still valid. In those cases you might want to copy the disk to a
      new disk, while recovering as much data as possible. Using this
      switch you can force diskcopy to scan more effectively for media
      errors on the disk and recover more of the disk than is possible
      without the switch.
      This option is not available, if you compile diskcopy to always be
      in error recovery mode.
  /f  Perform fast diskcopy (only copy filled sectors).
      Using this option only the sectors which are filled are copied
      resulting in a much faster way of making a disk copy. Notice
      however that the copy of the target disk in this case is not
      exactly the same as that of the original. All files on the disk
      will however be identical to those on the original disk.
      This option is also used to make small image files. These image
      files will then contain only the information of sectors which
      contain data. If you write the image file back to a disk the disk
      will not be identical to the first disk, but all files will be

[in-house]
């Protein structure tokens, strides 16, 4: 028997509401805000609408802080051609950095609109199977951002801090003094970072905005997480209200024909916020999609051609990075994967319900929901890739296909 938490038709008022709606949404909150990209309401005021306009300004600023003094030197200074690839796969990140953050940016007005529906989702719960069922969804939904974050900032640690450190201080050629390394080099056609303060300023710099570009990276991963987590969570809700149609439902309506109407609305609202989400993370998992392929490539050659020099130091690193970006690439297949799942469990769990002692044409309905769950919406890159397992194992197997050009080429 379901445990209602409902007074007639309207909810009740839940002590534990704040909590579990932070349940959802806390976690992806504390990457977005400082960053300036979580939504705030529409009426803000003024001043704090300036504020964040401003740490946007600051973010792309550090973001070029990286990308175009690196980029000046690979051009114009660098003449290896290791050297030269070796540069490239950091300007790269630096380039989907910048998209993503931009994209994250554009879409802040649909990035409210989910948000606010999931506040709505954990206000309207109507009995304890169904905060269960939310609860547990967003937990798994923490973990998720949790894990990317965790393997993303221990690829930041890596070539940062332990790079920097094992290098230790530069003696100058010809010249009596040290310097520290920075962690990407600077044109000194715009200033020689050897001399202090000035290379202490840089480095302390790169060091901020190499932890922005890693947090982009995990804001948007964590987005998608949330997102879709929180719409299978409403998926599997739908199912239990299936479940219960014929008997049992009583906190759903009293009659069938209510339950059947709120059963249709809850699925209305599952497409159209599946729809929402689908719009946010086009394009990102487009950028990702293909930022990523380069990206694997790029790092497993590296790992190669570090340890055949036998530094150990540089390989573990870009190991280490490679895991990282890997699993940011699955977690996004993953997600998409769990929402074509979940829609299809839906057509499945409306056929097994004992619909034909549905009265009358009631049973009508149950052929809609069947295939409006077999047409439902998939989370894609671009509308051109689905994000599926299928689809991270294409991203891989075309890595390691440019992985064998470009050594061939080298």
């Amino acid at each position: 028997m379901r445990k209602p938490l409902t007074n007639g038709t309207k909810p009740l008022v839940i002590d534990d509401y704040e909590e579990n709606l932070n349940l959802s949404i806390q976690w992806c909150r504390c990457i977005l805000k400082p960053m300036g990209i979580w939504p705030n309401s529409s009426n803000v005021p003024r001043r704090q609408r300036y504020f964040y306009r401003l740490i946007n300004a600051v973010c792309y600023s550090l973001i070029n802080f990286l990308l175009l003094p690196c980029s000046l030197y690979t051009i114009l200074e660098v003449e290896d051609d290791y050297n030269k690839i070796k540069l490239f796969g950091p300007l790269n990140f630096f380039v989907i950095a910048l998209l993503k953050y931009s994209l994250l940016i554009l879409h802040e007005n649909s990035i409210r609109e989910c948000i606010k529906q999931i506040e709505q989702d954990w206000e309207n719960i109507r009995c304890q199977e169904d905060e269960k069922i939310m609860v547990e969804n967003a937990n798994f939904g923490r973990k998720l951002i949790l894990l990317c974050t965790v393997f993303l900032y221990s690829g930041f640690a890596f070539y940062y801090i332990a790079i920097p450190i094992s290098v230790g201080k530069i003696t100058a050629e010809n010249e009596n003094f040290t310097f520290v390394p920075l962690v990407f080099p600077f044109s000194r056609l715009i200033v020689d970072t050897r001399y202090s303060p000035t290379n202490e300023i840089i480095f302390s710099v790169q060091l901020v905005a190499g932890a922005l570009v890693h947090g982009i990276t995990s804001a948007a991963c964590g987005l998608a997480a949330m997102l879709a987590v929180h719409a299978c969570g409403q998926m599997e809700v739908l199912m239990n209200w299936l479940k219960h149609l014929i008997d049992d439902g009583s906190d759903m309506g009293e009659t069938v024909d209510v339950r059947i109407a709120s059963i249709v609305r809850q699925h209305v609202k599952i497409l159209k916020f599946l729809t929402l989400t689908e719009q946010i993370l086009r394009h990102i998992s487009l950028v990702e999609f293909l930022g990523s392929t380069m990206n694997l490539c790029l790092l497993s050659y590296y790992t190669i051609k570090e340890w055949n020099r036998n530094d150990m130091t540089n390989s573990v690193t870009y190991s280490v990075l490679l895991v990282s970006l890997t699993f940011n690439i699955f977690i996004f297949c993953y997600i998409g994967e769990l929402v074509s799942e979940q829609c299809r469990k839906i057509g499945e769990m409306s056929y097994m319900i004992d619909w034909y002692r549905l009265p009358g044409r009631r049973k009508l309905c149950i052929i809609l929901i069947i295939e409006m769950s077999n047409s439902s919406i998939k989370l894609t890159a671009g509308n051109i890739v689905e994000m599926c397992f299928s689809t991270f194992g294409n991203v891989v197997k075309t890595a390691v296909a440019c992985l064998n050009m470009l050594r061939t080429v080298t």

the same.
  /t  Don't ask target disk if copying image file to same disk.
      When copying an image file to the same disk as the one that is
      being copied, the program normally asks to insert a new disk. When
      using this option the image file is directly written to the disk
      without asking for an other disk.
  /1  This option doesn't do anything but has been included for MS-DOS
      compatibility. In other versions of DOS, this copied the first
      side only.
  /?  Shows the help.


  A minus sign after an option disables the option.
  If the source and/or destination is a drive, for example
  "a:" then it is treated as a floppy disk, otherwise it is
  treated as an image file.
  The source and destination can be the same drive; DISKCOPY will
  first copy from the source, and then prompt you to swap floppy
  disks. Then it will write to the destination.
  DISKCOPY uses the Linux rawrite format for its image files.